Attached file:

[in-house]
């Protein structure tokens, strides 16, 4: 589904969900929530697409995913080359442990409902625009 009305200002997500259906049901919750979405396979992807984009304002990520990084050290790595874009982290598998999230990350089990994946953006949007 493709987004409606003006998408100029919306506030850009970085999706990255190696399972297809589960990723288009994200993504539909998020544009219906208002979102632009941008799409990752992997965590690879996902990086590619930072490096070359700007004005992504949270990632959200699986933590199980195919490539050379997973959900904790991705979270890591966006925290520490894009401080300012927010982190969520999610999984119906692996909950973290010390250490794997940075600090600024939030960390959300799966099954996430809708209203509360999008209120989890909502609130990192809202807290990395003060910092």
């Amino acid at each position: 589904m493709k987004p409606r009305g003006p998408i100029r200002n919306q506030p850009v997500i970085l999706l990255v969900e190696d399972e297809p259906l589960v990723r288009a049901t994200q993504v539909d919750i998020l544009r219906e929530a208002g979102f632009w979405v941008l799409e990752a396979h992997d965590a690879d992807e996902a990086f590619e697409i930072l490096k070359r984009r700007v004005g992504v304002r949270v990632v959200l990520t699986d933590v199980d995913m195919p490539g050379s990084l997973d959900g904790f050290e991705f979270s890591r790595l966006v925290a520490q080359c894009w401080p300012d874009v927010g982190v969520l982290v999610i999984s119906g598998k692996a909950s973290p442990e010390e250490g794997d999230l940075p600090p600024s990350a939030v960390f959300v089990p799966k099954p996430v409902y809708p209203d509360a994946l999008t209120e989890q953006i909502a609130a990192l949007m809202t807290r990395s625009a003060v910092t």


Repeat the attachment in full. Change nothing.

[in-house]
């Protein structure tokens, strides 16, 4: 589904969900929530697409995913080359442990409902625009 009305200002997500259906049901919750979405396979992807984009304002990520990084050290790595874009982290598998999230990350089990994946953006949007 493709987004409606003006998408100029919306506030850009970085999706990255190696399972297809589960990723288009994200993504539909998020544009219906208002979102632009941008799409990752992997965590690879996902990086590619930072490096070359700007004005992504949270990632959200699986933590199980195919490539050379997973959900904790991705979270890591966006925290520490894009401080300012927010982190969520999610999984119906692996909950973290010390250490794997940075600090600024939030960390959300799966099954996430809708209203509360999008209120989890909502609130990192809202807290990395003060910092």
């Amino acid at each position: 589904m493709k987004p409606r009305g003006p998408i100029r200002n919306q506030p850009v997500i970085l999706l990255v969900e190696d399972e297809p259906l589960v990723r288009a049901t994200q993504v539909d919750i998020l544009r219906e929530a208002g979102f632009w979405v941008l799409e990752a396979h992997d965590a690879d992807e996902a990086f590619e697409i930072l490096k070359r984009r700007v004005g992504v304002r949270v990632v959200l990520t699986d933590v199980d995913m195919p490539g050379s990084l997973d959900g904790f050290e991705f979270s890591r790595l966006v925290a520490q080359c894009w401080p300012d874009v927010g982190v969520l982290v999610i999984s119906g598998k692996a909950s973290p442990e010390e250490g794997d999230l940075p600090p600024s990350a939030v960390f959300v089990p799966k099954p996430v409902y809708p209203d509360a994946l999008t209120e989890q953006i909502a609130a990192l949007m809202t807290r990395s625009a003060v910092t």